The Nagas

Hill Peoples of Northeast India

Project Introduction The Naga Database

book : 'Konyak Nagas' by Christoph von Furer-Haimendorf, (1969)

caption: Introduction
caption: writing in past tense though not everything is gone
medium: books
ethnicgroup: KonyakWanchu
person: Furer-Haimendorf/ C.
date: 1969
refnum: with permission from Holt, Rinehart & Winston, New York2:1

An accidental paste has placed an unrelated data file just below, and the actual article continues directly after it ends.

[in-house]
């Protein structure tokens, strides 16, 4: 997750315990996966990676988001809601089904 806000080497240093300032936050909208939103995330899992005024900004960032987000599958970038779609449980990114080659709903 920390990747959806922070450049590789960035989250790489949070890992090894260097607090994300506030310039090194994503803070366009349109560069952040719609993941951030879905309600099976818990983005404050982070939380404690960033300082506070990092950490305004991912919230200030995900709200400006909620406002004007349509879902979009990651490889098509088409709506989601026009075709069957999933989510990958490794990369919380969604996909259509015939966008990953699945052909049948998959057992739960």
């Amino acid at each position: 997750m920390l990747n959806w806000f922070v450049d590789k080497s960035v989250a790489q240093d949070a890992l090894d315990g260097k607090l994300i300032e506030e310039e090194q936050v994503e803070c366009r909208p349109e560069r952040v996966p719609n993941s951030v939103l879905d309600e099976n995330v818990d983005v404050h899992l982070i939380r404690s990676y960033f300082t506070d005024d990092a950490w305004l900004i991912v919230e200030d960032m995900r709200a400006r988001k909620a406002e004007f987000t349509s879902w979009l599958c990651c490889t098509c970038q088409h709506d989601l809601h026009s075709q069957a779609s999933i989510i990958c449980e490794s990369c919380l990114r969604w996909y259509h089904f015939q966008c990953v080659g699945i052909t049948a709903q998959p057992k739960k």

text: The impossibility of ascertaining the extent of recent changes in the cultural life and social system of the Konyaks comprised within the political unit now known as Nagaland has made it advisable to write this entire account of traditional Naga life in the past tense. The decision to use a historic form of representation does not imply, however, that all aspects of tribal life have drastically changed, and even less that the Konyaks and Wanchus have undergone a process of social and cultural disintegration comparable to the fate of Australian or American Indian populations. They remain compact and vigorous communities, undisturbed in the possession of their ancestral lands, but their subjection to an outside authority, and the establishment of contacts with populations of different cultural background must inevitably have led to modifications of the traditional social order. To ignore these modifications and use the present tense for a description of a state of affairs observed some thirty years ago would create the misleading impression that life in the Naga hills still corresponds to the picture painted in my earlier book 'The Naked Nagas' ( 1939).